|Obama in court
||Health care reform is not the only Obama administration policy tied up in the courts. Others include:
||¥ Don't ask, don't tell: Several lawsuits are challenging a ban on gays serving openly in the military, a policy Obama vowed to end. The most prominent case was filed by the Log Cabin Republicans, and is still pending.
||¥Immigration: The Obama administration challenged the state of Arizona over its immigration law requiring police to check individuals' immigration status if there is reason to suspect they are in the country illegally. A favorable ruling could clear the way for broader immigration reform.
||¥Environment: Numerous lawsuits have been filed challenging the Obama administration's environmental policies, including a case brought by utilities, oil refiners and the state of Texas seeking a delay in implementation of new greenhouse gas emissions rules by the EPA.
||¥Offshore drilling: The administration's moratorium on offshore oil drilling following the BP oil spill in the Gulf of Mexico spawned litigation from several industries affected by the ban. The cases and new drilling regulations are pending.
||¥Airport screening: At least two lawsuits are challenging the administration's latest policy on air traveler pat-downs by the Transportation Security Administration.
||¥Terrorists: The White House recently prevailed in a case filed on behalf of the father of a Yemeni cleric and U.S. citizen, challenging the son's inclusion on a kill-or-capture list of terrorists. The judge in the case said the matter should be for Congress to decide.
From air quality to immigration, much of President Obama's domestic agenda is tangled up in the courts, where judges rather than Congress will decide the fate of his policies.
And, as a federal judge in Virginia reminded the White House this week when he declared a key provision of the president's health care reforms unconstitutional, the courtroom can be a precarious place for the president's priorities.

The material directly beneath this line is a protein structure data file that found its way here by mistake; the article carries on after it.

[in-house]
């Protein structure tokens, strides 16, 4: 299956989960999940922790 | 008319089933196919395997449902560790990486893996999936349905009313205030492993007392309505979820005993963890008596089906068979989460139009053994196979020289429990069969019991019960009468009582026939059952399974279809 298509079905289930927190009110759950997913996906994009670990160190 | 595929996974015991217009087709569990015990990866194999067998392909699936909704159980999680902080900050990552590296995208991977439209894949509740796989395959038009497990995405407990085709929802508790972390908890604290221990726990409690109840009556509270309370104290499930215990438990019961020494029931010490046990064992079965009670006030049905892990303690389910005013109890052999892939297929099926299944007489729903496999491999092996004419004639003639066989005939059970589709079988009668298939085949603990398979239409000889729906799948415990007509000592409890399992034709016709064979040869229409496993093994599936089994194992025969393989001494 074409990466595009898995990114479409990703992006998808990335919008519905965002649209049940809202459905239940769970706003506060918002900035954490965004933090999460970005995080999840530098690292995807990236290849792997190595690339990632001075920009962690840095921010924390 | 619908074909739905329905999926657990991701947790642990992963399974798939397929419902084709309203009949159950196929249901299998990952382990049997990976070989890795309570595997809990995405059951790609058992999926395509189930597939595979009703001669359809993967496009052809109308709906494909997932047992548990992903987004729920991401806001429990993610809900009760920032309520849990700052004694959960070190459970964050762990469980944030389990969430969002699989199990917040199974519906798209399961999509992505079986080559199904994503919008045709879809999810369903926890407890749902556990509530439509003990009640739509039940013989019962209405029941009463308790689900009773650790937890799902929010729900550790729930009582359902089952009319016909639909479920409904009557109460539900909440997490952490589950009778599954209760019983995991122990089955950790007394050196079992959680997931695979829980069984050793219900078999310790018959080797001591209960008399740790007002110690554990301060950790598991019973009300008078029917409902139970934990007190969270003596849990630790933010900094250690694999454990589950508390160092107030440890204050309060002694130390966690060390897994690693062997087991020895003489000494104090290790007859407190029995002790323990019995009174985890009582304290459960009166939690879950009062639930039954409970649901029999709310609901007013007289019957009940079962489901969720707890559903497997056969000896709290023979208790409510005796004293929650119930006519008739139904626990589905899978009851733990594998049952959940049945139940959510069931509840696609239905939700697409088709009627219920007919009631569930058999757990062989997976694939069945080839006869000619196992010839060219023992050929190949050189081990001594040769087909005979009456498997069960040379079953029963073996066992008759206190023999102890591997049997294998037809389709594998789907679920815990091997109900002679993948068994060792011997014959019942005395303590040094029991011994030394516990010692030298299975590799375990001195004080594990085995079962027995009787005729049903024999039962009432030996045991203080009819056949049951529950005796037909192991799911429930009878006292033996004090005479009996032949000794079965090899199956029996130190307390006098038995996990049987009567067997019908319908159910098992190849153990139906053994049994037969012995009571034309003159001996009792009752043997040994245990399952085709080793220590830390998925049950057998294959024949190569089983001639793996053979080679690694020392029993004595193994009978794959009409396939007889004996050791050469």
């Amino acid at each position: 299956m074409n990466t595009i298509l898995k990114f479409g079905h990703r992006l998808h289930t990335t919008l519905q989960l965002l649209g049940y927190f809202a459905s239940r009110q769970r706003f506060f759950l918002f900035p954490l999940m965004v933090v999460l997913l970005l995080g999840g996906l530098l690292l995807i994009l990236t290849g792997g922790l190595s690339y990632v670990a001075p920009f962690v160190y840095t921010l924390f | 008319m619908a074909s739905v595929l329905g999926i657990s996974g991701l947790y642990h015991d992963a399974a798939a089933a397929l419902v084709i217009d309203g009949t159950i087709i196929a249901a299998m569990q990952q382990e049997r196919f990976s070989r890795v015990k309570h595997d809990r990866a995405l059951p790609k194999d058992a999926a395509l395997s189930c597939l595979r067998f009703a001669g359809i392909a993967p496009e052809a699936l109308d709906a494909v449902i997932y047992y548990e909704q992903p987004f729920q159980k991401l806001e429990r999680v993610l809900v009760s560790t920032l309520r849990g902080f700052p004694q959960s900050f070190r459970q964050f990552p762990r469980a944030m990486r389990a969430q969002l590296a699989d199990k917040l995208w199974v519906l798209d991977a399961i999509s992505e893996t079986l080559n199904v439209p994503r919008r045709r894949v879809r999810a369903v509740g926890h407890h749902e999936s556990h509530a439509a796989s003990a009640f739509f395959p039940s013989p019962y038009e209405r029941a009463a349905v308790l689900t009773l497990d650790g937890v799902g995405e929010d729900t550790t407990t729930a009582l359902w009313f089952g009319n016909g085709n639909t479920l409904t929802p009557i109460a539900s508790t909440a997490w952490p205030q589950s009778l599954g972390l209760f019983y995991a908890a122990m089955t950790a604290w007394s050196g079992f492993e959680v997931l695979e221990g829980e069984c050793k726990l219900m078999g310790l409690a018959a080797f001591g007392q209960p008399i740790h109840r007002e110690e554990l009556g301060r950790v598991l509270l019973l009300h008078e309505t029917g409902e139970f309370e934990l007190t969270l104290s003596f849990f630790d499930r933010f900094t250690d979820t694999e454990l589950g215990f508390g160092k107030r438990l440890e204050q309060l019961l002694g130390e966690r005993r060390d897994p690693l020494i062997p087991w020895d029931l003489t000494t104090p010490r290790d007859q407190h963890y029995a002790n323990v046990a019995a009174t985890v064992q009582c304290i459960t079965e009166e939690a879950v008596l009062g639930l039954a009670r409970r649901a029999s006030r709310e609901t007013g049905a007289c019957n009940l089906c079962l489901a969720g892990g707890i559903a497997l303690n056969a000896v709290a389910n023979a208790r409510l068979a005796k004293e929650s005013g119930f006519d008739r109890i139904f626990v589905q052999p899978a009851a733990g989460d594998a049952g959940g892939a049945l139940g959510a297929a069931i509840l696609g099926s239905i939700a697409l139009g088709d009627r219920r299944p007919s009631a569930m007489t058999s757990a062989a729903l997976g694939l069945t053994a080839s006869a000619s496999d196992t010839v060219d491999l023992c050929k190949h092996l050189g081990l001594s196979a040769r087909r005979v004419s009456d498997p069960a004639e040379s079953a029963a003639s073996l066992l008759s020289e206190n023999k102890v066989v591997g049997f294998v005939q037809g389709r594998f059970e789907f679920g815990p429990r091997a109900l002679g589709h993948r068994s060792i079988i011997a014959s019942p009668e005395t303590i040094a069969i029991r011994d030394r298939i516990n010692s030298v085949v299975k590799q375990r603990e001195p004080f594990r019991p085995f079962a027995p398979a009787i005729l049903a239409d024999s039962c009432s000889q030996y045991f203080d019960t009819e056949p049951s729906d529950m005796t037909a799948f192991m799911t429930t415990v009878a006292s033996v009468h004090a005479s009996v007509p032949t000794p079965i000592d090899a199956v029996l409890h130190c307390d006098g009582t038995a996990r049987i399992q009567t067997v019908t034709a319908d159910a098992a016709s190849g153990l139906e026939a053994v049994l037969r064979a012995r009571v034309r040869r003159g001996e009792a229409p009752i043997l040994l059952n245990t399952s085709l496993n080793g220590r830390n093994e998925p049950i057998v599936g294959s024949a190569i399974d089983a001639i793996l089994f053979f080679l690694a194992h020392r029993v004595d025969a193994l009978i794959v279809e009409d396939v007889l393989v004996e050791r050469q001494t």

“The fact that Obama's political agenda is sunken into litigation reflects how deeply the country is divided over fundamental issues,” said Jamin Raskin, director of the Law and Government Program at American University's Washington College of Law.
While the courts, like Congress, provide a constitutional check on executive power, so much of Obama's agenda is now tied up in litigation that the president is losing control of what policies go into effect and when.
That's proven particularly troublesome with Obama's efforts to end the Clinton-era “don't ask, don't tell” ban on gays serving openly in the military. Obama repeatedly expressed the desire to have Congress, rather than the courts, repeal the ban.
But the politics of the issue stalled the repeal in Congress and it now appears likely that the courts could strike down the ban before lawmakers can act, giving the Pentagon less control over the implementation of the new policy.
There have been instances in which court intervention has worked to Obama's advantage, particularly on environmental issues.
Much of the administration's environmental policymaking has been challenged in court, most notably a case brought by oil refiners, utilities and the state of Texas over proposed new greenhouse gas rules.
In that case, and another challenging the administration's moratorium on offshore oil drilling in the wake of the BP oil spill, the litigation allowed the administration to have its way until the courts rule, said Jeff Holmstead, head of environmental strategies for Bracewell & Giuliani.
“It takes such a long time for courts to decide these cases, and in the meantime the government rules stay in place,” Holmstead said.
Having the courts decide big issues in politics is nothing new. Civil rights, Social Security and other domestic polices were settled by the courts. Former President George W. Bush faced a barrage of litigation over his national security policies.
But legal scholars see new trends emerging in how the courts are increasingly perceived and used by both sides.
“Before anyone was injured [by health care reform], we had this rush to the courthouse by parties all over the country, to find one that would go in their favor,” said Charles Rhodes, constitutional law professor at South Texas College of Law.
“That is why this seems to be a little unique — when you are dealing with the number of lawsuits and speeds at which they are filed after the enactment of a law.”
The administration earlier this year challenged the state of Arizona in court over its tough new immigration law, while shying away from pushing comprehensive immigration reform in Congress.
Robert Alt, senior legal fellow at the Heritage Foundation, said the administration was hoping to secure a favorable legal result without enduring the political fallout of a divisive immigration battle.
“Increasingly, from the civil rights era and beyond, you've seen individuals seek to achieve in the courts what they have not been able to achieve through the political process,” Alt said.